I'm hard to describe and my interests are complicated. I'm a trained botanist by schooling swearing that I'd never be caught behind a desk. Yet I'm a senior IT manager by trade- surrounded by monitors doing just that. I love epic journeys through the ocean on sailboats, week-long forays into largely forgotten back-country mountains and rivers. However, I am deeply in love with the sights and sounds of the city and turn my head like a small child watching a fire truck as I pass by graffiti art that I admire. I grew up in the late 80's, early 90's punk scene in central Jersey and now, without my shaved head and piercings I look like a boy scout. Combat boots and leather jackets- not anymore. But there's still a love of sweaty mosh pits, hand stamps, stage diving, and hard music that is deep inside.
I'm a pilot. I love flying. I used to draw technical and highly detailed pictures of World War II planes. Even my ideal of female beauty came from bomber girl pin-up paintings on those planes. You can see that in my photography. I grew up down the street from an airport which I rode my bike to as a child and later drove to as a teenager just to watch the planes take off and land. The first thing I did when I got my first paycheck in the real world was drive to the airport for flight training.
I say all of this because it paints a picture that comes through in my photography. If you look through my work, you will see cityscapes, landscapes, graffiti, sailboats, and people. I have a lot of images I still have yet to upload as I'm new to this site.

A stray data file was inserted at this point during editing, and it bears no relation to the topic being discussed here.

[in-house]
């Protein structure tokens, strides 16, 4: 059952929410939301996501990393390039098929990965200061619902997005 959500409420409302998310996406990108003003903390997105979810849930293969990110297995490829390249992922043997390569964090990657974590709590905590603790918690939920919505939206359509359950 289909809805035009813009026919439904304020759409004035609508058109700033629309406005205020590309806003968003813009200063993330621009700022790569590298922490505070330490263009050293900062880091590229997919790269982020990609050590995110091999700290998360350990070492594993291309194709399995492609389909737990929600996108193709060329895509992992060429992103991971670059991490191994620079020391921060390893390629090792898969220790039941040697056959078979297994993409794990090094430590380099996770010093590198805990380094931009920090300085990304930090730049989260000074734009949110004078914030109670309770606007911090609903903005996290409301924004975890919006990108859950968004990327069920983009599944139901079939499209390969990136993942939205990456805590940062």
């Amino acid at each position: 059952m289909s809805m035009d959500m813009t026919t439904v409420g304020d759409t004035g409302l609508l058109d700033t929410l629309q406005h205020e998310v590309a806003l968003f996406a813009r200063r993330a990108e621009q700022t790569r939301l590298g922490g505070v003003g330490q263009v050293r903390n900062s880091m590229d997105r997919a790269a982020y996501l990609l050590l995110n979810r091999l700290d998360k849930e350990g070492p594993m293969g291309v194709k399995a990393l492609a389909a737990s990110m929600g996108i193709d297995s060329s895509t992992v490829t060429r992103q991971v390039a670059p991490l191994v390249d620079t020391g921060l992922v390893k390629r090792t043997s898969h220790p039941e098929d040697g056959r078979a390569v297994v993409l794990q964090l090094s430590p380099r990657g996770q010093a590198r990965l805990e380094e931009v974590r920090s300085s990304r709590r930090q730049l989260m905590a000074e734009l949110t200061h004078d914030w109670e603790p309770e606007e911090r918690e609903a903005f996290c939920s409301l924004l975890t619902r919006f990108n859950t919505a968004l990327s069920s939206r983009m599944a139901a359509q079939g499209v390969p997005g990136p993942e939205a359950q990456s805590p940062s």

People are new to me as a photographic medium. Most of my pictures centered on landscapes and nature. However, I've always been a people watcher. Something changed a few months back while on a photography walk with a good friend of mine. It was in the first minute we ascended from the subway. I stood there and saw a blond woman sitting at a table in a slightly faded blue dress at a small park in NYC. Something about that moment struck me and I took a quick picture of her. I felt like I had stolen something from my memory that only I saw. It was my moment- the way I saw it. Yes, it was her moment too, but I framed it in a way that made me want to ask, "what was she writing?" I don’t know how to describe it any more than that, but it changed me as a photographer. I walked a little further and saw this elderly black man wearing all white, sauntering down the street. What was his story? Was he a grandfather, a musician, a former 70’s radical? I took his picture.
We walked to Times Square. A very pretty woman was standing around and her boyfriend was taking pictures of her here and there. It was obvious that her boyfriend couldn’t get enough shots of her. At one point, she stood in the middle of the street in Times Square hands on her hips, total attitude, sort of protesting him asking her to just stay there for one more second just before traffic started to move. But it was more than that- she loved it. She loved the attention of the crowd watching her, of her boyfriend and his jealous friends standing there as he clicked away. I took a picture of her standing in the street as well. It was at that moment that I realized something else. It is the dance between a model and her photographer. Each giving and taking, each making art together, each giving a little bit away from themselves. And the dance that they have with the person that views the picture. Can we ever see one that is perfect? The photograph is a lie and the truth at the same time. It is finding that one window of beauty or interest in a dizzying array of amazing, normal, boring, or even broken. What I love most about photography is finding that moment and capturing it.